NOTRE DAME, Indiana (November 13, 2020) — University of Notre Dame football legend Paul Hornung passed away today in his hometown of Louisville, Kentucky, at the age of 84. A Heisman Trophy winner, two-time All American, College Football and NFL Hall of Famer, Hornung left an indelible mark on college football, the National Football League and Notre Dame.
His 1956 football season with the Irish was a remarkable one, during which he completed 59 passes for 917 yards and three touchdowns, while also rushing 94 times for 420 yards. He finished the year with 1,337 yards of total offense and accounted for more than half of Notre Dame’s points. Hornung returned kickoffs, kicked extra points and intercepted a pair of passes as a safety, all en route to becoming Notre Dame’s fifth Heisman Trophy winner.
Hornung, known throughout his career as ‘The Golden Boy,’ due to his blonde hair and handsome features, remains the only player from a losing team (Notre Dame finished 2-8 in ’56) ever to win the Heisman Trophy.
As a junior, he finished fourth nationally in total offense with 1,215 yards and fifth in the Heisman voting behind Ohio State’s Hopalong Cassady. Hornung ran for one score, threw for another and intercepted two passes in a victory over fourth-ranked Navy and then brought the Irish from behind against Iowa with a TD pass and game-winning field goal in the final minutes. In a loss to Southern Cal, he threw and ran for 354 yards, an NCAA high that year.
As a sophomore, Hornung served as the backup fullback and also averaged 6.1 points per contest while earning a basketball monogram.
The first overall pick of the 1957 NFL draft by the Green Bay Packers, Hornung would lead the NFL in scoring during the 1959, 1960 and 1961 seasons as a quarterback, running back and place kicker. He won four NFL Championships as a member of the Packers in 1961, ‘62, ‘65 and ‘66. A neck injury kept him out of the first Super Bowl in January of 1967, when the Packers defeated the Kansas City Chiefs.
That same neck injury forced Hornung into retirement after he was selected in the NFL expansion draft by the New Orleans Saints in 1966. Hornung spent much of his post-retirement days in the broadcast booth as an analyst for CBS, ABC radio, TBS and the Minnesota Vikings radio network. His voice can still be heard on the tape-delayed broadcasts of Notre Dame football for Notre Dame’s national championship season in 1966.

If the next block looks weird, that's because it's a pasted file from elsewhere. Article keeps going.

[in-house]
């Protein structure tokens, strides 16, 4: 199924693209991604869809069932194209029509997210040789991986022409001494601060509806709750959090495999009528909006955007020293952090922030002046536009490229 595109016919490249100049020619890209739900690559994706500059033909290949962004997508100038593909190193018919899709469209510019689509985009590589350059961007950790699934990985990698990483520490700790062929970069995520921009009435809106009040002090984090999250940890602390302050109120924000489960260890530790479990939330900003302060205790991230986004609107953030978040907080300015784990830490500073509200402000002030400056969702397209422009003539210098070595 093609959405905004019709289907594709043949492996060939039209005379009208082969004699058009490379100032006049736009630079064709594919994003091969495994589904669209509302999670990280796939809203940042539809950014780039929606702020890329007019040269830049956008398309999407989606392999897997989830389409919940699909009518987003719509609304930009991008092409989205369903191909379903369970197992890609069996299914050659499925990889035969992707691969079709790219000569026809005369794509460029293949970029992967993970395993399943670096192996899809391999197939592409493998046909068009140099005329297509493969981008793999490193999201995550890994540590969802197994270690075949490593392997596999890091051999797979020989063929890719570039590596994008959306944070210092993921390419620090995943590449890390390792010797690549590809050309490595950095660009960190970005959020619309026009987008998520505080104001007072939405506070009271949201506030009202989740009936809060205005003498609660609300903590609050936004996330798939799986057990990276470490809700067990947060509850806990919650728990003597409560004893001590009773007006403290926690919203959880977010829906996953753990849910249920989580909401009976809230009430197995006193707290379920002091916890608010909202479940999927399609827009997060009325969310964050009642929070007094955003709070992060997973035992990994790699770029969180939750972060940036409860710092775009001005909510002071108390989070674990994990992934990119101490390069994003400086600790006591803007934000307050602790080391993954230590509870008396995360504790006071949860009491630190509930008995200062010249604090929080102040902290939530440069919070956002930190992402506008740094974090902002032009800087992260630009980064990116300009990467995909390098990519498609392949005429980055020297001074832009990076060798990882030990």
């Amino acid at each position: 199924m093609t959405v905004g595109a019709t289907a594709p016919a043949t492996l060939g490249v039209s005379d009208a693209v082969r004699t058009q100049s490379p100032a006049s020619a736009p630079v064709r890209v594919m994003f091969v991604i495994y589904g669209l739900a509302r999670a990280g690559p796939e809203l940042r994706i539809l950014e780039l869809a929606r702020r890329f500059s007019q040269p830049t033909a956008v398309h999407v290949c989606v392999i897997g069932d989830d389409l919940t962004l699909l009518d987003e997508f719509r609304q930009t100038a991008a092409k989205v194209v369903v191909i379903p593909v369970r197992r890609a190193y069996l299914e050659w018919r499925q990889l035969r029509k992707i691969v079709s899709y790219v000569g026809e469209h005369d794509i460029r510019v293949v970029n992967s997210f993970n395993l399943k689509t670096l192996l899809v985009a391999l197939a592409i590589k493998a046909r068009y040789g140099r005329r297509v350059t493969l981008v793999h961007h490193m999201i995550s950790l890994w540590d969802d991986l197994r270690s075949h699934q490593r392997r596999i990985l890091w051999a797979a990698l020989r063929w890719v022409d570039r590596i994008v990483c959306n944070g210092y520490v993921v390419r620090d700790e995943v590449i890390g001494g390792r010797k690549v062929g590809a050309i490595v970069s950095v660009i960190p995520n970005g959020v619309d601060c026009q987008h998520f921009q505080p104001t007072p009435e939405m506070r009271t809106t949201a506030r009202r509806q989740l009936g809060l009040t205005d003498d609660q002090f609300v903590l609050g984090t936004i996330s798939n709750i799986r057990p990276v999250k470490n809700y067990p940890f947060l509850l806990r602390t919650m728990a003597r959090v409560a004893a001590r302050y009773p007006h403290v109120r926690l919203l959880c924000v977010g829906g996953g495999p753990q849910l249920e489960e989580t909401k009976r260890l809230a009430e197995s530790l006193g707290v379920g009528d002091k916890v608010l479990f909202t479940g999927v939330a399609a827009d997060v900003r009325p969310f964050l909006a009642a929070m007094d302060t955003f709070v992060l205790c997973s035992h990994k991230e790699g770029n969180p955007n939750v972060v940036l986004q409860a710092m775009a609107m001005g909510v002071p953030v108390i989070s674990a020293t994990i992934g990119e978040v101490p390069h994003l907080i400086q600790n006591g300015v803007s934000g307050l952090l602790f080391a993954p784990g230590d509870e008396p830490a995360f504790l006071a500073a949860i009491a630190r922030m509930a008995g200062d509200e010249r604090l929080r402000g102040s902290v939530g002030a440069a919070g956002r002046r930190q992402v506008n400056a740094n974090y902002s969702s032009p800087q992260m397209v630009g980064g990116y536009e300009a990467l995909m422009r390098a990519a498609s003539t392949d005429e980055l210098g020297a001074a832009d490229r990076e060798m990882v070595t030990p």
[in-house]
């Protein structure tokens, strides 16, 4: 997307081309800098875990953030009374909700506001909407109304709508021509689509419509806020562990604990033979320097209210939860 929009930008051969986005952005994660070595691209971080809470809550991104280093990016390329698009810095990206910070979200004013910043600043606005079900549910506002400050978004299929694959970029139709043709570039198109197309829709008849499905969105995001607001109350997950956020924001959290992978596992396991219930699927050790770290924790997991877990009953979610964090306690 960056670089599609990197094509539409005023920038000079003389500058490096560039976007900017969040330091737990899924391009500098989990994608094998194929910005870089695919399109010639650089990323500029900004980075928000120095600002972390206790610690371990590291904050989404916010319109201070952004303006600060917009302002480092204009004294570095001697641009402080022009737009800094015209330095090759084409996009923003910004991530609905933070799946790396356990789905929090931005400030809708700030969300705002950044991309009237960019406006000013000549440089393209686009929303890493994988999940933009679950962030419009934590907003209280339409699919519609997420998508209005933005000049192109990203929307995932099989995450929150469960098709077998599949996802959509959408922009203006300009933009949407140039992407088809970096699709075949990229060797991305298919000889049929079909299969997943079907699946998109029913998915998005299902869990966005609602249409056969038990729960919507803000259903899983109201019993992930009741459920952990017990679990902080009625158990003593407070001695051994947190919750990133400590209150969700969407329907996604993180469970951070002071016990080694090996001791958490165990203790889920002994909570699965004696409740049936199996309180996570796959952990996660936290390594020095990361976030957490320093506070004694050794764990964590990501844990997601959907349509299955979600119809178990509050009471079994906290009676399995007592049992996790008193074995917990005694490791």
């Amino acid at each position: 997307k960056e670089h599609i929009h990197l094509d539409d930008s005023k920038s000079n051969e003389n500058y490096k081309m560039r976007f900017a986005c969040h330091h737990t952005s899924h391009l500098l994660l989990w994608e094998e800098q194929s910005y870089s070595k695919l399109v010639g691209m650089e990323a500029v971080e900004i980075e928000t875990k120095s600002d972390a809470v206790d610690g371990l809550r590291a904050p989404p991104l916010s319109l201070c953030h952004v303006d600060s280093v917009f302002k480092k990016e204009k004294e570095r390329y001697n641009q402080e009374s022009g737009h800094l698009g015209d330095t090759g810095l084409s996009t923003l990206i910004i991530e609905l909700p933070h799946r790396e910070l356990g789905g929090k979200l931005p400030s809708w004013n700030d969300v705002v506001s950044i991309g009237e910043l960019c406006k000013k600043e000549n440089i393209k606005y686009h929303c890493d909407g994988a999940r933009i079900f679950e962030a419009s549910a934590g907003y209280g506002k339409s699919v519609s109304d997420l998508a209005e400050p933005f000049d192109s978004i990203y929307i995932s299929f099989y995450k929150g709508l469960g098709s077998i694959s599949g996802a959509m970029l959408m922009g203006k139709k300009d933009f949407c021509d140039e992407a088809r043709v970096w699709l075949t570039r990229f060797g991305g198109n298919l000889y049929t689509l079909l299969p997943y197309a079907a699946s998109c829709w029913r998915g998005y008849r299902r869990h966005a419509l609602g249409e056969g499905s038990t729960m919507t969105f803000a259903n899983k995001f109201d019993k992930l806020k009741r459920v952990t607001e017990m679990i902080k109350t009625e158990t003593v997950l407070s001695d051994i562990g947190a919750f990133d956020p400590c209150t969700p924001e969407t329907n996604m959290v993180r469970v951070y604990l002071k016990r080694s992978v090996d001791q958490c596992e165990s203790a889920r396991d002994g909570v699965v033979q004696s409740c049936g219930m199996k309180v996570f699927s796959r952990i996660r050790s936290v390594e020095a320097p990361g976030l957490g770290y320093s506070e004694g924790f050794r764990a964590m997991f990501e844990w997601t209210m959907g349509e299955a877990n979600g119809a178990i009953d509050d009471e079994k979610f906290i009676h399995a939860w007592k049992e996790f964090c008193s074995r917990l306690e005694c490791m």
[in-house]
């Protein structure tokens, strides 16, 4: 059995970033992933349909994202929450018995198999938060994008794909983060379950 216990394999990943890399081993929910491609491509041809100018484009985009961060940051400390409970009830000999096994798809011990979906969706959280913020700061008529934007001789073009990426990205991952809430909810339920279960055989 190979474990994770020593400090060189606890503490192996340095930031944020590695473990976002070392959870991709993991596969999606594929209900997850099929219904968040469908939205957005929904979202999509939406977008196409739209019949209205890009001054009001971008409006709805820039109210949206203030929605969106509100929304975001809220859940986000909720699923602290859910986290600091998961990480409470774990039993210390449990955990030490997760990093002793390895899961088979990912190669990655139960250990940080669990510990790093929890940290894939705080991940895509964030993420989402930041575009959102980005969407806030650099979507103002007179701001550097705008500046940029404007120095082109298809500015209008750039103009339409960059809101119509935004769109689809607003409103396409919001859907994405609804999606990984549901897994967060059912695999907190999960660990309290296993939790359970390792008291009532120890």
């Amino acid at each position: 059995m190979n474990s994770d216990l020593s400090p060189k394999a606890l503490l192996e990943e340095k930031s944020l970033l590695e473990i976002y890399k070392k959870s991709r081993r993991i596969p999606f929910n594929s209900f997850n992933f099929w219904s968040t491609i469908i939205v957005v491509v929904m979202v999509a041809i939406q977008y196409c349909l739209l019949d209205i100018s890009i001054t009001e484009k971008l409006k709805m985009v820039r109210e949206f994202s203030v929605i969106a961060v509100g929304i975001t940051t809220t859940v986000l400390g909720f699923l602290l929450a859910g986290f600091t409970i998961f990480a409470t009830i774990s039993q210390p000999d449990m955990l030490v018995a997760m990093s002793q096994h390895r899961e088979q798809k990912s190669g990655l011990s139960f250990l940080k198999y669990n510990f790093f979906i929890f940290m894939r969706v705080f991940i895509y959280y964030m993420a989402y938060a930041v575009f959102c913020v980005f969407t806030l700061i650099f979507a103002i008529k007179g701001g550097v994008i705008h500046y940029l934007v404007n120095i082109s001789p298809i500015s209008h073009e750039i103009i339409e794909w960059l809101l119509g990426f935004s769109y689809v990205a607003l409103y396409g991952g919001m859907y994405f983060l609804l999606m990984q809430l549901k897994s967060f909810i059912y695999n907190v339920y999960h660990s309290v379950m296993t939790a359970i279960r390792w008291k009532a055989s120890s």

Hornung was selected to the National Football Foundation College Football Hall of Fame in 1985 and the Pro Football Hall of Fame in 1986. There are currently two awards given out in his honor, as the Paul Hornung Award is presented to the top Kentucky high school football player and the Louisville Sports Commission has also presented the Paul Hornung Award to the most versatile player in college football since 2010.
Hornung was inducted into the Kentucky Sports Hall of Fame in 1975, National High School Hall of Fame in 1989 and the Wisconsin Athletic Hall of Fame in 1990. In 2012, he was inducted in the inaugural class of the Louisville Catholic Sports Hall of Fame.
Hornung is survived by his wife of 41 years, Angela.
Due to COVID restrictions, there will be a private funeral mass at St. Louis Bertrand Church in Louisville followed by a private burial in Cave Hill Cemetery. Owen Funeral Home-Jeffersontown will oversee services. A public celebration of his life will be held at a later date. In lieu of flowers, the family requests donations be made to the Norton Sports Health Athletics and Learning Complex via the Louisville Urban League, 1535 West Broadway, Louisville, Ky., 40203; or the Sister Visitor Center via Catholic Charities of Louisville, 2911 South Fourth Street, Louisville, Ky., 40208.
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